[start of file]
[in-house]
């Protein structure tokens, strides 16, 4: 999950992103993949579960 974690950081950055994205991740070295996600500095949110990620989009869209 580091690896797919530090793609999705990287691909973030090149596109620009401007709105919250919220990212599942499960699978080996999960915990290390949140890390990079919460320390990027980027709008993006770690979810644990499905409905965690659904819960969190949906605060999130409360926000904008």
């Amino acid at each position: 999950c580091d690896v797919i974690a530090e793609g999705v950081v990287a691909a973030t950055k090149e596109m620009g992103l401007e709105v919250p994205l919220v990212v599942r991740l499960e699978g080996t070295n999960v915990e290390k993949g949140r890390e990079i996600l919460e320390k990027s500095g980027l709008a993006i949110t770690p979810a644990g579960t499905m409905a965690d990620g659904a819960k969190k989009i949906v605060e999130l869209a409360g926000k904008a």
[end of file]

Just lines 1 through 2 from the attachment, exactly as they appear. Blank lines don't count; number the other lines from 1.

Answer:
[in-house]
């Protein structure tokens, strides 16, 4: 999950992103993949579960 974690950081950055994205991740070295996600500095949110990620989009869209 580091690896797919530090793609999705990287691909973030090149596109620009401007709105919250919220990212599942499960699978080996999960915990290390949140890390990079919460320390990027980027709008993006770690979810644990499905409905965690659904819960969190949906605060999130409360926000904008």